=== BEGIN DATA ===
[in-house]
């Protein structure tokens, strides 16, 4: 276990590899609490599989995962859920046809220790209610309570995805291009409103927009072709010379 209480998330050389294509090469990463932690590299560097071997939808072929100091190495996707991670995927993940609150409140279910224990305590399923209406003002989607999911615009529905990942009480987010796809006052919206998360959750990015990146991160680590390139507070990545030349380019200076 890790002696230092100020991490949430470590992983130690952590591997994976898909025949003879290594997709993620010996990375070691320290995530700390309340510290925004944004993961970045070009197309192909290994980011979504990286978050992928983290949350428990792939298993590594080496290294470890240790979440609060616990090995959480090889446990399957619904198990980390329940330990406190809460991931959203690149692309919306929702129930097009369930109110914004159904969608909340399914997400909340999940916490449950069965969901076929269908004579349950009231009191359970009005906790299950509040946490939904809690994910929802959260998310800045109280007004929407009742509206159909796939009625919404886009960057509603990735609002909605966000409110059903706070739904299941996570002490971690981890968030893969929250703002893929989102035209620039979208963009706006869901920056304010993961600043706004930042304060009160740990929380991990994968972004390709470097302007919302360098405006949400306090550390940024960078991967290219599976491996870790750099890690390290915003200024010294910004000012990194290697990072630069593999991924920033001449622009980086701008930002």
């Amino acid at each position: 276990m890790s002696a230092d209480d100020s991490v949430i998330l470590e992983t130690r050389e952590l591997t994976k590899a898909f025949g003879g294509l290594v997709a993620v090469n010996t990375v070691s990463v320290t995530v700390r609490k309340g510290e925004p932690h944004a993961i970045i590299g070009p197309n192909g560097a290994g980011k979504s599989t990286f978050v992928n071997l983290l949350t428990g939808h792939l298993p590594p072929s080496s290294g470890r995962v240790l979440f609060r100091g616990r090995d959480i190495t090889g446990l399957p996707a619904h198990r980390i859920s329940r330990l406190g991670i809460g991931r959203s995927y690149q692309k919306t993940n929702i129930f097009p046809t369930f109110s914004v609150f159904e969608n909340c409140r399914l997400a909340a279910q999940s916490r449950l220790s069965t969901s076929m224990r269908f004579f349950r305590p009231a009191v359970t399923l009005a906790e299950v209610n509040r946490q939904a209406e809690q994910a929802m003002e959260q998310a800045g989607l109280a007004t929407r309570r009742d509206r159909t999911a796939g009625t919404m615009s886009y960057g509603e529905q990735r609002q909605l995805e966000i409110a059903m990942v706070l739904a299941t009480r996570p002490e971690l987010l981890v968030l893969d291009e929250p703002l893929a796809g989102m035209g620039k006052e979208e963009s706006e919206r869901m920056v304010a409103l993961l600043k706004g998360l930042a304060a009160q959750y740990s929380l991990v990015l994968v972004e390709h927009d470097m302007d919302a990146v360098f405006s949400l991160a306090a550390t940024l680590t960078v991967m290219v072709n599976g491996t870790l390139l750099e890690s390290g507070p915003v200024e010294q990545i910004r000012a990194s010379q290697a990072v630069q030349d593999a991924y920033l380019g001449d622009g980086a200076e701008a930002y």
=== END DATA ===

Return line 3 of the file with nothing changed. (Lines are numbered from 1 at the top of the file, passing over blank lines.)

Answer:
């Amino acid at each position: 276990m890790s002696a230092d209480d100020s991490v949430i998330l470590e992983t130690r050389e952590l591997t994976k590899a898909f025949g003879g294509l290594v997709a993620v090469n010996t990375v070691s990463v320290t995530v700390r609490k309340g510290e925004p932690h944004a993961i970045i590299g070009p197309n192909g560097a290994g980011k979504s599989t990286f978050v992928n071997l983290l949350t428990g939808h792939l298993p590594p072929s080496s290294g470890r995962v240790l979440f609060r100091g616990r090995d959480i190495t090889g446990l399957p996707a619904h198990r980390i859920s329940r330990l406190g991670i809460g991931r959203s995927y690149q692309k919306t993940n929702i129930f097009p046809t369930f109110s914004v609150f159904e969608n909340c409140r399914l997400a909340a279910q999940s916490r449950l220790s069965t969901s076929m224990r269908f004579f349950r305590p009231a009191v359970t399923l009005a906790e299950v209610n509040r946490q939904a209406e809690q994910a929802m003002e959260q998310a800045g989607l109280a007004t929407r309570r009742d509206r159909t999911a796939g009625t919404m615009s886009y960057g509603e529905q990735r609002q909605l995805e966000i409110a059903m990942v706070l739904a299941t009480r996570p002490e971690l987010l981890v968030l893969d291009e929250p703002l893929a796809g989102m035209g620039k006052e979208e963009s706006e919206r869901m920056v304010a409103l993961l600043k706004g998360l930042a304060a009160q959750y740990s929380l991990v990015l994968v972004e390709h927009d470097m302007d919302a990146v360098f405006s949400l991160a306090a550390t940024l680590t960078v991967m290219v072709n599976g491996t870790l390139l750099e890690s390290g507070p915003v200024e010294q990545i910004r000012a990194s010379q290697a990072v630069q030349d593999a991924y920033l380019g001449d622009g980086a200076e701008a930002y």